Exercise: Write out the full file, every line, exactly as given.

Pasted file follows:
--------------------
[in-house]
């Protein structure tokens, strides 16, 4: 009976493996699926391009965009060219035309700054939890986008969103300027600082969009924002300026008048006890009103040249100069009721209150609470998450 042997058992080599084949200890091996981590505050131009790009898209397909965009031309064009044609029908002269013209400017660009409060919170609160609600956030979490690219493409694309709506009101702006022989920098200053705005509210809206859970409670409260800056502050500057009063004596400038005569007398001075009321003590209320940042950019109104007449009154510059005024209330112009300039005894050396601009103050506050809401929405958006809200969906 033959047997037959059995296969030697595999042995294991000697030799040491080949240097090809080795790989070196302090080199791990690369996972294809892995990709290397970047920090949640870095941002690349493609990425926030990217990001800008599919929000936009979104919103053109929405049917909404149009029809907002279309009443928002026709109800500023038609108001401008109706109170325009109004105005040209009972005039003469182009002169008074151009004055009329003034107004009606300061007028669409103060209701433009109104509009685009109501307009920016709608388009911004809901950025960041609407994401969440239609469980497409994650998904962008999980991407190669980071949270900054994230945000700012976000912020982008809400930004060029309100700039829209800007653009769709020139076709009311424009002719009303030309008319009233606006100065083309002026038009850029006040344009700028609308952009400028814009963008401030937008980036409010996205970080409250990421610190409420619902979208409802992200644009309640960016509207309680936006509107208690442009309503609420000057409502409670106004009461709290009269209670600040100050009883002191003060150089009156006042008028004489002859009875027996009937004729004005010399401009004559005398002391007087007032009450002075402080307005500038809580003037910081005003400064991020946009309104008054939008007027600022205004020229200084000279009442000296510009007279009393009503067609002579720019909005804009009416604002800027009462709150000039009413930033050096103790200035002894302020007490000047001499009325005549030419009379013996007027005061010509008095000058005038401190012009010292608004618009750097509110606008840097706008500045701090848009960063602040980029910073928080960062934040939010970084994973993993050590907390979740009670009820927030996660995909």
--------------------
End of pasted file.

[in-house]
């Protein structure tokens, strides 16, 4: 009976493996699926391009965009060219035309700054939890986008969103300027600082969009924002300026008048006890009103040249100069009721209150609470998450 042997058992080599084949200890091996981590505050131009790009898209397909965009031309064009044609029908002269013209400017660009409060919170609160609600956030979490690219493409694309709506009101702006022989920098200053705005509210809206859970409670409260800056502050500057009063004596400038005569007398001075009321003590209320940042950019109104007449009154510059005024209330112009300039005894050396601009103050506050809401929405958006809200969906 033959047997037959059995296969030697595999042995294991000697030799040491080949240097090809080795790989070196302090080199791990690369996972294809892995990709290397970047920090949640870095941002690349493609990425926030990217990001800008599919929000936009979104919103053109929405049917909404149009029809907002279309009443928002026709109800500023038609108001401008109706109170325009109004105005040209009972005039003469182009002169008074151009004055009329003034107004009606300061007028669409103060209701433009109104509009685009109501307009920016709608388009911004809901950025960041609407994401969440239609469980497409994650998904962008999980991407190669980071949270900054994230945000700012976000912020982008809400930004060029309100700039829209800007653009769709020139076709009311424009002719009303030309008319009233606006100065083309002026038009850029006040344009700028609308952009400028814009963008401030937008980036409010996205970080409250990421610190409420619902979208409802992200644009309640960016509207309680936006509107208690442009309503609420000057409502409670106004009461709290009269209670600040100050009883002191003060150089009156006042008028004489002859009875027996009937004729004005010399401009004559005398002391007087007032009450002075402080307005500038809580003037910081005003400064991020946009309104008054939008007027600022205004020229200084000279009442000296510009007279009393009503067609002579720019909005804009009416604002800027009462709150000039009413930033050096103790200035002894302020007490000047001499009325005549030419009379013996007027005061010509008095000058005038401190012009010292608004618009750097509110606008840097706008500045701090848009960063602040980029910073928080960062934040939010970084994973993993050590907390979740009670009820927030996660995909």